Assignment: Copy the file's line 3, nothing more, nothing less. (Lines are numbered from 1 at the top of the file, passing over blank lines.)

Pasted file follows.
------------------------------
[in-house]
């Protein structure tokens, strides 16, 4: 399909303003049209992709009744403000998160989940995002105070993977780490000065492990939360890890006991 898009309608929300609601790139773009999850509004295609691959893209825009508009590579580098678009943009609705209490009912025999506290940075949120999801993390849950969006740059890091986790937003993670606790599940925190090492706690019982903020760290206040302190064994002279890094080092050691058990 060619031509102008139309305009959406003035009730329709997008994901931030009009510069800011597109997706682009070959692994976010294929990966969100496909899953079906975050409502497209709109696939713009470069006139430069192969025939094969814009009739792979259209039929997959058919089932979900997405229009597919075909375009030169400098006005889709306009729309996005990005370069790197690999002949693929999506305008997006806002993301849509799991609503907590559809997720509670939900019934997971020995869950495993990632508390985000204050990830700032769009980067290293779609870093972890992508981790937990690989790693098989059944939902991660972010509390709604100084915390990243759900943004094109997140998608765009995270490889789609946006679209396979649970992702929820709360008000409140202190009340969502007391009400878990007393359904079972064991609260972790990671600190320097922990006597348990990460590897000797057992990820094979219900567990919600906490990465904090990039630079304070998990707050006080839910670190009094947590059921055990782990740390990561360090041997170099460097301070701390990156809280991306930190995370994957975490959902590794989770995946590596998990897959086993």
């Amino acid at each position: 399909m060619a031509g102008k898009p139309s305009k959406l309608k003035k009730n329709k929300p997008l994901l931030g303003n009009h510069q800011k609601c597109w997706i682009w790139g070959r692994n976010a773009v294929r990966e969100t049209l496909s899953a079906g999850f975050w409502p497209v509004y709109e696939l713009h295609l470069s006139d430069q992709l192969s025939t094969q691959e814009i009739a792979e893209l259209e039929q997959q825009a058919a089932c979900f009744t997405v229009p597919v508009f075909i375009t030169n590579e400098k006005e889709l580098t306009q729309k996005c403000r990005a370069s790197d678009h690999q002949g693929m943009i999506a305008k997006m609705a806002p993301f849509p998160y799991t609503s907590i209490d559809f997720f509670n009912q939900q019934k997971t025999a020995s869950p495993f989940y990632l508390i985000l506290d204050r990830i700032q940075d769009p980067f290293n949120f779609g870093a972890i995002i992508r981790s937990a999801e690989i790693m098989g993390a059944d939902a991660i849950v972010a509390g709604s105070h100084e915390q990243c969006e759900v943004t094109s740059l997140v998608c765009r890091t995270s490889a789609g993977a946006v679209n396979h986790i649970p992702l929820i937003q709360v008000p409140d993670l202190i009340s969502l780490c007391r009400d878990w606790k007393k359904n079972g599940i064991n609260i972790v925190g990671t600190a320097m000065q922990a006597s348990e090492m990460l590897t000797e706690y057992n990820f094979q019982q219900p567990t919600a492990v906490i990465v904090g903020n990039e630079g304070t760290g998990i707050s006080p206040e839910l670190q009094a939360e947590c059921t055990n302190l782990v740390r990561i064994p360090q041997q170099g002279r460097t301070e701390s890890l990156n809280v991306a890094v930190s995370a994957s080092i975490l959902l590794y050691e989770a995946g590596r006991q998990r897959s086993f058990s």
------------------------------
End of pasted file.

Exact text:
């Amino acid at each position: 399909m060619a031509g102008k898009p139309s305009k959406l309608k003035k009730n329709k929300p997008l994901l931030g303003n009009h510069q800011k609601c597109w997706i682009w790139g070959r692994n976010a773009v294929r990966e969100t049209l496909s899953a079906g999850f975050w409502p497209v509004y709109e696939l713009h295609l470069s006139d430069q992709l192969s025939t094969q691959e814009i009739a792979e893209l259209e039929q997959q825009a058919a089932c979900f009744t997405v229009p597919v508009f075909i375009t030169n590579e400098k006005e889709l580098t306009q729309k996005c403000r990005a370069s790197d678009h690999q002949g693929m943009i999506a305008k997006m609705a806002p993301f849509p998160y799991t609503s907590i209490d559809f997720f509670n009912q939900q019934k997971t025999a020995s869950p495993f989940y990632l508390i985000l506290d204050r990830i700032q940075d769009p980067f290293n949120f779609g870093a972890i995002i992508r981790s937990a999801e690989i790693m098989g993390a059944d939902a991660i849950v972010a509390g709604s105070h100084e915390q990243c969006e759900v943004t094109s740059l997140v998608c765009r890091t995270s490889a789609g993977a946006v679209n396979h986790i649970p992702l929820i937003q709360v008000p409140d993670l202190i009340s969502l780490c007391r009400d878990w606790k007393k359904n079972g599940i064991n609260i972790v925190g990671t600190a320097m000065q922990a006597s348990e090492m990460l590897t000797e706690y057992n990820f094979q019982q219900p567990t919600a492990v906490i990465v904090g903020n990039e630079g304070t760290g998990i707050s006080p206040e839910l670190q009094a939360e947590c059921t055990n302190l782990v740390r990561i064994p360090q041997q170099g002279r460097t301070e701390s890890l990156n809280v991306a890094v930190s995370a994957s080092i975490l959902l590794y050691e989770a995946g590596r006991q998990r897959s086993f058990s």